When Pastor Robert Jeffress pronounced his blessing on a possible US first strike against North Korea, he was standing in an ancient biblical tradition. A very dangerous one.
Rosalind Hughes (also of the Cafe) writes in Religion Dispatches:
Christians have always had mixed feelings about political authority. Paul, himself a citizen of the Roman empire, was often critical of the authorities who arrested him and executed many of his Christian colleagues. And it was, after all, a representative of the Roman government who gave the order for Jesus’ crucifixion. To be fair, Jesus did tell Pilate that he only had that authority because it had been handed down to him by a higher power—but that is not the same as saying that he was using that authority properly.
It was not the ordained role of the religious adviser, even before the separation of church and state, to grease every decision of a ruler with the oil of divine approval—and to claim that those who have political power are always acting on behalf of God’s good judgement is arrant nonsense.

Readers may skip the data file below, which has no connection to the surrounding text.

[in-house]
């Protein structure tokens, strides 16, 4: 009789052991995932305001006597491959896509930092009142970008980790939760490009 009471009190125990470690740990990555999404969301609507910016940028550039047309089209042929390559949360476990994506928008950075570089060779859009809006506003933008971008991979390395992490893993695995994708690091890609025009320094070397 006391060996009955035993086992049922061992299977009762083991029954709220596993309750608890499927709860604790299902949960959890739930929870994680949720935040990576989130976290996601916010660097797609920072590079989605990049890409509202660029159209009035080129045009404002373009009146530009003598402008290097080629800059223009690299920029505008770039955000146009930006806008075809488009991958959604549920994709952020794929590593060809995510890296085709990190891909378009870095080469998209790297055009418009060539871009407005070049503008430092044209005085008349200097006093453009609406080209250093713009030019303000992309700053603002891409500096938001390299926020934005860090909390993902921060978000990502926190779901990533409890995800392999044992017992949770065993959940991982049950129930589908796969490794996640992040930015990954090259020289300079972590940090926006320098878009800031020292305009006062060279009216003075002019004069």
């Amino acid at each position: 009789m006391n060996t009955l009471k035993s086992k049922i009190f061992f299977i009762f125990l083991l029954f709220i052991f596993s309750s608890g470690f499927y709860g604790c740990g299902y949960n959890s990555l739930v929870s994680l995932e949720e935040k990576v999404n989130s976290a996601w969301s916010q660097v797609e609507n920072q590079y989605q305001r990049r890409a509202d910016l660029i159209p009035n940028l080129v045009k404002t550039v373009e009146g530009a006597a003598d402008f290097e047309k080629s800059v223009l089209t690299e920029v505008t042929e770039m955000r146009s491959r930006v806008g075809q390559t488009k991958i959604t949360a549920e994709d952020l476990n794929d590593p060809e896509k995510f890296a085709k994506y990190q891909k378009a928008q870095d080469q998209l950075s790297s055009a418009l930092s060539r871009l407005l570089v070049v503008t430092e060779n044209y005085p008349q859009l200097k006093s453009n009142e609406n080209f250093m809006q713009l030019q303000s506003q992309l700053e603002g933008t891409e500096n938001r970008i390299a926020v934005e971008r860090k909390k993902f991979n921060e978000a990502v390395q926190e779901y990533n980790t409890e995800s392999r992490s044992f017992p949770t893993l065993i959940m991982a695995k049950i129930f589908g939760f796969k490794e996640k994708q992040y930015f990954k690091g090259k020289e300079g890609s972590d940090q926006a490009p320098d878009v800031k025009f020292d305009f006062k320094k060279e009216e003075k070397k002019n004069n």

Jeffress does Trump no favors by pretending that when it comes to North Korea, the president can do no wrong.
Anyone who has ever picked up a bible knows that the kings of ancient Israel were by no means unequivocally righteous in their judgement and execution of power. The biblical prophets of Israel and Judah were employed by God to rail against the authorities, to provide a conscience that could stand against those advisors who told them only what they wanted to hear: “See, therefore, I am against the prophets, says the LORD, who steal my words from one another. See, I am against the prophets, says the LORD, who use their own tongues and say, ‘Says the LORD.’“ (Jeremiah 23:30-31)